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Clinic Hours:
Mon-Fri 8 to 5:30
Sat. by appointment only

31310 Woodhaven Trail
Cannon Falls, MN 55009

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Phone Numbers:
651-258-4050 office
651-258-4051 fax
651-222-0885 Twin Cities


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Parasite Control and Prevention

The number of parasites, which impact our horses, are increasing and building a resistance to the most common paste wormers. It is proven, that tube de-worming remains the most comprehensive and effective way to eliminate parasites with confidence. Parasitic infestation may cause permanent damage to the intestinal tract of your horse, even while it appears to be healthy. Parasites can be minimized greatly if a strategic de-worming program is used.

Paste wormers are somewhat effective when utilized as part of a more comprehensive plan. Unfortunately unless properly administered, much of the paste wormer is spit out and not digested by the horse. Dr. Winter believes that including regular
tube de-worming in your de-worming program is the best technique to ensure your horse’s quality of health. Because tube de-worming delivers the treatment directly to the gut where parasites reside, it has optimal results. CVS created our own tube de-worming study. We wanted to compare the efficacy of paste wormers and tube de-worming. We took seven horses who share a pasture together. Five of the horses were on an every other month, rotational, paste de-worming program. Then we placed the remaining two horses on a rotational, tube de-worming program. After a few months, we performed a microscopic fecal examination on the horses. Through our examination, we discovered the horses that had been paste wormed, had a significant amount of parasite eggs present in their feces. Whereas the horses that we tube de-wormed, no parasite eggs were detected in their feces.

Dr. Winter has tube de-wormed
many thousands of horses for over forty years and has never ran into any complications associated with this method of de-worming. Strategic de-worming and parasite control is his passion. Therefore he believes that rotating the class of drug/chemical in the de-wormer is an important part of the parasite control plan.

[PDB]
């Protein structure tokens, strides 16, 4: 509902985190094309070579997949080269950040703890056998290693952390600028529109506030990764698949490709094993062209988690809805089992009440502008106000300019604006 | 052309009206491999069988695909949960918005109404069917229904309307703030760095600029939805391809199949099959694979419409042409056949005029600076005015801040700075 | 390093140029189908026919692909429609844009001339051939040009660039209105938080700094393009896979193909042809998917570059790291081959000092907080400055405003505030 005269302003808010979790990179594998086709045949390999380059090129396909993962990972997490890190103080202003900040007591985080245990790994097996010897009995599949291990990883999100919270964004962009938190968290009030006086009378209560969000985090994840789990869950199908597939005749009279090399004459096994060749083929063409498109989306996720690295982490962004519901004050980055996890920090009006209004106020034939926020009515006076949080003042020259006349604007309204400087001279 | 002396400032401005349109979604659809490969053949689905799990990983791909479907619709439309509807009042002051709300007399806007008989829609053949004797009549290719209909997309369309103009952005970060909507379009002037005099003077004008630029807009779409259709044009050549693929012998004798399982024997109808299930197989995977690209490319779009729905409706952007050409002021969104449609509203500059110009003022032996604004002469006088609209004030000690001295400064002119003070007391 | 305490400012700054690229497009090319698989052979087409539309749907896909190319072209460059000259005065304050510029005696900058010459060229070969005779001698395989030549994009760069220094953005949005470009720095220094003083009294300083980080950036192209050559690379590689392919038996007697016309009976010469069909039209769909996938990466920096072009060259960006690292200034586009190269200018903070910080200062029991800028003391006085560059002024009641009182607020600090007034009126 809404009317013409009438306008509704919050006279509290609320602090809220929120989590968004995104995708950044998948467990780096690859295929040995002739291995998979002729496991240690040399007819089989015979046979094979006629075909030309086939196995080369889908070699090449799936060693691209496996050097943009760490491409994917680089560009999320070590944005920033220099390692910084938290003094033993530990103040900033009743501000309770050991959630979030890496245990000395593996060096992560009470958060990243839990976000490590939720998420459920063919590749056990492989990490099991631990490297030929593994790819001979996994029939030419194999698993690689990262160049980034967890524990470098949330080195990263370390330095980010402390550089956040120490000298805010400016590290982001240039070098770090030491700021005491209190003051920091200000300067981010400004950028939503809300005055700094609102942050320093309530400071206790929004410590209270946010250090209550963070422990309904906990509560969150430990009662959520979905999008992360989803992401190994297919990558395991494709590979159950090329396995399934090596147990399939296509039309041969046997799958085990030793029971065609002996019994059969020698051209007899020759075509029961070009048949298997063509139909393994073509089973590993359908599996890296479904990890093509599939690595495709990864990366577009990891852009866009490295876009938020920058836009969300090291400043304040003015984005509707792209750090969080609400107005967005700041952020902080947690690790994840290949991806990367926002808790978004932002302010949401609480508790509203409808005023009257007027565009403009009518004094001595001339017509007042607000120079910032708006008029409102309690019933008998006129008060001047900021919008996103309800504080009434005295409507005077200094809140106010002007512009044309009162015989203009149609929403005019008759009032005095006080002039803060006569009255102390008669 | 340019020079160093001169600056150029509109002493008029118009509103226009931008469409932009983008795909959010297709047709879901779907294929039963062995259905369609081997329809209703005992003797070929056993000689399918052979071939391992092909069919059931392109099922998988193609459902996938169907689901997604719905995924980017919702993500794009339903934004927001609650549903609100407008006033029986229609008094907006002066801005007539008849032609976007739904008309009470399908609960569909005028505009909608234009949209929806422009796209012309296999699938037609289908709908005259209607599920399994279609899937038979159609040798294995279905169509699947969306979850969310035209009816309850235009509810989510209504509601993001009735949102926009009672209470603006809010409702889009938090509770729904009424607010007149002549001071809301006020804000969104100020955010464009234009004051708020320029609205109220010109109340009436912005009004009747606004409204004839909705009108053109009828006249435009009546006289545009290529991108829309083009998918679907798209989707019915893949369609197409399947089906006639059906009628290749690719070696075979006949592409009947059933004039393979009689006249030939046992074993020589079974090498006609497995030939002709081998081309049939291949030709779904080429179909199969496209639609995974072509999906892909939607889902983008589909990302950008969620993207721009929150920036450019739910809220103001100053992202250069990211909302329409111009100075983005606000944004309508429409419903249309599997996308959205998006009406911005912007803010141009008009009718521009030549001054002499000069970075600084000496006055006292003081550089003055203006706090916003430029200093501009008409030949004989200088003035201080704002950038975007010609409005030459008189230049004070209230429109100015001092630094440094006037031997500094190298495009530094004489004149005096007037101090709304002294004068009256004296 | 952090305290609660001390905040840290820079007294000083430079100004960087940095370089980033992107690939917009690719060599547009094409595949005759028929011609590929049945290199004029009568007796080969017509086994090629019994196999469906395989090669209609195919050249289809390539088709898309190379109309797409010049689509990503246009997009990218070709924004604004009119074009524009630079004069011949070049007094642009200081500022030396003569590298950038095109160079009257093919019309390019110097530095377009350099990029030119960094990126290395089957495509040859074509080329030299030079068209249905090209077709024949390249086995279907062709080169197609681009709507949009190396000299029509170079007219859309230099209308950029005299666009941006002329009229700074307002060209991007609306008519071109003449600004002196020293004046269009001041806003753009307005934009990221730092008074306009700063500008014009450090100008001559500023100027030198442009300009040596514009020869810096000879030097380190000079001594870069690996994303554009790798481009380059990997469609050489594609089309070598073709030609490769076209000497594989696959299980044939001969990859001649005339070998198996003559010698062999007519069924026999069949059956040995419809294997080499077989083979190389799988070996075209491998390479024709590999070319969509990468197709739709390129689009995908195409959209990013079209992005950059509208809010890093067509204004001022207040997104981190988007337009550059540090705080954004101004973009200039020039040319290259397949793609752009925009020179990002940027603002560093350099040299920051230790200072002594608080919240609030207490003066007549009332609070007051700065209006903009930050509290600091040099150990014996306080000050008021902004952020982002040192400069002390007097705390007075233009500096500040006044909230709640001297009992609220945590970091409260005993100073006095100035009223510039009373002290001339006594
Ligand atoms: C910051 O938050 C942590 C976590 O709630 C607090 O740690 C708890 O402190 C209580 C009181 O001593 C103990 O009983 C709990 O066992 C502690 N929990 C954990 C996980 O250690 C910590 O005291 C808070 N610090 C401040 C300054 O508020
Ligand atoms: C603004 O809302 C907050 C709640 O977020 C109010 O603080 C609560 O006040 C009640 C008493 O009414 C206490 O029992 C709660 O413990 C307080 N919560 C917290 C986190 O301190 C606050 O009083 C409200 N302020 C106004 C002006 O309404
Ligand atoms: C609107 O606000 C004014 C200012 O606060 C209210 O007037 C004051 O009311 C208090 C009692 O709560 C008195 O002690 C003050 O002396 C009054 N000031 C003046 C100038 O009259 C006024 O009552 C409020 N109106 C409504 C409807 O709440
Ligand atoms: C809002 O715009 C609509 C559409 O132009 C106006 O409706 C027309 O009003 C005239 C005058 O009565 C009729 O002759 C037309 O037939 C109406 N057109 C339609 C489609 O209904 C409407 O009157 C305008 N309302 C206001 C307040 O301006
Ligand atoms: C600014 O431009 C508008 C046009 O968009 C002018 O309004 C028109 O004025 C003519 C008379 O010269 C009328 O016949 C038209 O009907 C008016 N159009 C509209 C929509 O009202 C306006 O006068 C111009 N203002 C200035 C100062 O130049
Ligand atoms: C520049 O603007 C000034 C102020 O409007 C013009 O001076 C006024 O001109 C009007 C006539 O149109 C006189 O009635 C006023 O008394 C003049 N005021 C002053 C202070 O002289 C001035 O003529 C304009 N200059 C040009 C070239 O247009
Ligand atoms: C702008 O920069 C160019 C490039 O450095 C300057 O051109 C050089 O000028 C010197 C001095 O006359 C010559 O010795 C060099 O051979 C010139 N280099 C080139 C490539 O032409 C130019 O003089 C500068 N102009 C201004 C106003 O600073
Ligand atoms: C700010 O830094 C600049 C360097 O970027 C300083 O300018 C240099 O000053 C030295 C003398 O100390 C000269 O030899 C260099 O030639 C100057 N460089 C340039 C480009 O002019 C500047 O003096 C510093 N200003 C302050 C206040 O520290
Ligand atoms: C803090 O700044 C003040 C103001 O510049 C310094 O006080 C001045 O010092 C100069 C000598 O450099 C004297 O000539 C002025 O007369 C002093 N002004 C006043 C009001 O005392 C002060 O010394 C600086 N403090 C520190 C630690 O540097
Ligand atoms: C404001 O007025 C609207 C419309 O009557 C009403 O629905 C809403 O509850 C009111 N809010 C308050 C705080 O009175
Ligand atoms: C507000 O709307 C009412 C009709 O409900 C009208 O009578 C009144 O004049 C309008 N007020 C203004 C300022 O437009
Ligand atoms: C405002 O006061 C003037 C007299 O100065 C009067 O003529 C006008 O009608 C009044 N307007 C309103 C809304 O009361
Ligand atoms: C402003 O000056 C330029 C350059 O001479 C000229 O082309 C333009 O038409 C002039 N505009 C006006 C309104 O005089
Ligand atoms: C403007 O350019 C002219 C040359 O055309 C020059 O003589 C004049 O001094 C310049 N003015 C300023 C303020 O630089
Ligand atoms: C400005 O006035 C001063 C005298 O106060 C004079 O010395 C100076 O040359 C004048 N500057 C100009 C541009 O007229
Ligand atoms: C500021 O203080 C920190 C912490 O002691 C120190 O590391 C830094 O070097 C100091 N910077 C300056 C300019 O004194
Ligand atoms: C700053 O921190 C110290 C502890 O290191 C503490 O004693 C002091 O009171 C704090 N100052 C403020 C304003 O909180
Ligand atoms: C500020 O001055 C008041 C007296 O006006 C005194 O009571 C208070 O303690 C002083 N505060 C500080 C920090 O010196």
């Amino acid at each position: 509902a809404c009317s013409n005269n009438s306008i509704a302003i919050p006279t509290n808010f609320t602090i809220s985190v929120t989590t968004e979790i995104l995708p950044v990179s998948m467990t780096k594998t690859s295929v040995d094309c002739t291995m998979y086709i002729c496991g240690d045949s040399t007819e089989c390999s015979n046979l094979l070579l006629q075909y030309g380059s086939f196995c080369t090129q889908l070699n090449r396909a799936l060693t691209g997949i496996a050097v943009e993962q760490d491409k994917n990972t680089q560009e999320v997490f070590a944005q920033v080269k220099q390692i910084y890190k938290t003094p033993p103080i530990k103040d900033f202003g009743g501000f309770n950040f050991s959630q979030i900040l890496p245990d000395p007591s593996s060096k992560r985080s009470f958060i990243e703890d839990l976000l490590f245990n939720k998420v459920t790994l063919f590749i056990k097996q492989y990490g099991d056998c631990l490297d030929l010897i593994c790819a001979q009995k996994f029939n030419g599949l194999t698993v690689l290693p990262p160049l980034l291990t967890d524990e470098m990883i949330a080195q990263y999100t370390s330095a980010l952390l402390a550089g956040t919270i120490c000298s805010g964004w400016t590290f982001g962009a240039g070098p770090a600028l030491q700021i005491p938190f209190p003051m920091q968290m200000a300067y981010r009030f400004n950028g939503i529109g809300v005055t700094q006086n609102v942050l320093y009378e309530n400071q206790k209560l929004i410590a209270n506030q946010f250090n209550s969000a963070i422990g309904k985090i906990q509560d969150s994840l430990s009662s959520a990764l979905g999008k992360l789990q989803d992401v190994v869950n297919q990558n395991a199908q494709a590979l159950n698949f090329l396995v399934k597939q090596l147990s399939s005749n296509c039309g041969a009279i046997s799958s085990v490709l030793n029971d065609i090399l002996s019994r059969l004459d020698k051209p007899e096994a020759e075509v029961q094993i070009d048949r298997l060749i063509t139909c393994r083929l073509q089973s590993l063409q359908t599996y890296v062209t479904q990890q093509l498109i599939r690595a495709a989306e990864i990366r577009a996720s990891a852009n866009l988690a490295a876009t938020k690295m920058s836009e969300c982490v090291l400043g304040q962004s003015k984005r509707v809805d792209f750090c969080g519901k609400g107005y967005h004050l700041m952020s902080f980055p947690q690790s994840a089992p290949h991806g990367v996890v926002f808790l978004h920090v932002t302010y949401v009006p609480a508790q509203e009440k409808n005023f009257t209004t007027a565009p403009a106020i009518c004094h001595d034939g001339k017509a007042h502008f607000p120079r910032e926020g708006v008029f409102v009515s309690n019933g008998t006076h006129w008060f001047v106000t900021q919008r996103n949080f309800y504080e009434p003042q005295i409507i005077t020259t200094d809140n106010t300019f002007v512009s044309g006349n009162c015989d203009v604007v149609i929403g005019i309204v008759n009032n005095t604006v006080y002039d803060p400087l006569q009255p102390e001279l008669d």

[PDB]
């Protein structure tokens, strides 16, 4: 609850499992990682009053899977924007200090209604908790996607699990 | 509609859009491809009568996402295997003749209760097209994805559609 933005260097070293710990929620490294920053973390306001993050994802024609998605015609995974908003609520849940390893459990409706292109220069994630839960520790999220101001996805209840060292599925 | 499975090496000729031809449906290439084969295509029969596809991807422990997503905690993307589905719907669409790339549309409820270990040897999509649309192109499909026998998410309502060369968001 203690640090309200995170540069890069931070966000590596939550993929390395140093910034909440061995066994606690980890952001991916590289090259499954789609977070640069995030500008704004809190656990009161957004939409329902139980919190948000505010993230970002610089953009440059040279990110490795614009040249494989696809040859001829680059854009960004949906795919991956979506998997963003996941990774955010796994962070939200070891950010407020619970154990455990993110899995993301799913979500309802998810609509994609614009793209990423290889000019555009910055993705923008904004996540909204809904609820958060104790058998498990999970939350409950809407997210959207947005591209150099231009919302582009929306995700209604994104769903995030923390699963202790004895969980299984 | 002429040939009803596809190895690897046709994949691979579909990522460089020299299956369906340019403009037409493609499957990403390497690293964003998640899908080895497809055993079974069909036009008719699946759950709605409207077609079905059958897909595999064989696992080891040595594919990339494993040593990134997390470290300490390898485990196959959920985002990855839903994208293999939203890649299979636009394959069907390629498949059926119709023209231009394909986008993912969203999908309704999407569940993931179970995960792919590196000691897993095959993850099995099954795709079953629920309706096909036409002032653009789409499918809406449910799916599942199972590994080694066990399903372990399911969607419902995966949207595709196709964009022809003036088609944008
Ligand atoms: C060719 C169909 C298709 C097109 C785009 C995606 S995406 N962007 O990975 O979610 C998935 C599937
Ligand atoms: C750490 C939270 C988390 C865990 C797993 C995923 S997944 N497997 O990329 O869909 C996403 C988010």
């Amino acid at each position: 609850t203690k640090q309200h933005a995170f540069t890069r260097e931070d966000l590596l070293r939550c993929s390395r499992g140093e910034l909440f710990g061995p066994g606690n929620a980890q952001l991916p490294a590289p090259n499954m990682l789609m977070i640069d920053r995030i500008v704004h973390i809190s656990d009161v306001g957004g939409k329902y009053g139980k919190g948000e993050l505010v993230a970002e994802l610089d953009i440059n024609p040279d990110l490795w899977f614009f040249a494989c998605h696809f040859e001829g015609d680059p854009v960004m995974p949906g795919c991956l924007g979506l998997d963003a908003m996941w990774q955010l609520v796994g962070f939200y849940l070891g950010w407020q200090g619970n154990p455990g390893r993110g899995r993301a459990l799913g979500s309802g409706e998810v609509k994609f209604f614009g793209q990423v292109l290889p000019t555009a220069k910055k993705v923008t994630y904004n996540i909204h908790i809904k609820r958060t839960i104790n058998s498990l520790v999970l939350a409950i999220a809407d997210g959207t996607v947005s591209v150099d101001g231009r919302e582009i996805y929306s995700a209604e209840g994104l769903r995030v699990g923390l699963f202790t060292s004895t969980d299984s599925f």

Since parasites are primarily transferred through manure, good management is also the key.

The American Association of Equine Veterinarians Recommends:

Pick up and dispose the manure droppings on a regular basis (twice weekly)
Mow pastures regularly and break up manure piles to expose parasite eggs and larvae to the elements
Rotate pastures by allowing other livestock, such as sheep or cattle, to graze them. Thereby interrupting the life cycles of equine specific parasites
Group horses by age to reduce exposure to certain parasites and maximize a de-worming program
Minimize horses per acre to prevent overgrazing and reduce the fecal contamination per acre
Use a feeder for hay and grain rather than feeding on the ground
Remove bot eggs quickly and regularly from the horse’s hair coat to prevent ingestion
Rotate de-worming agents, not just brand names, to prevent chemical resistance

There are many different types of equine parasites, each causing its own unique damage to the horse. For example, the stomach worm larvae can expand a wound and prevent it from healing, causing “summer sores”. Small strongyles burrow into the intestinal wall and can cause weight loss, diarrhea, and colic. Pinworms cause the horse to become extremely itchy in the anal area causing the horse to rub its tail hair off. Roundworms burrow and hatch in the intestines, and the bloodstream carries them throughout the internal organs. These are just a few of the many parasites that are out there infecting our horses everyday.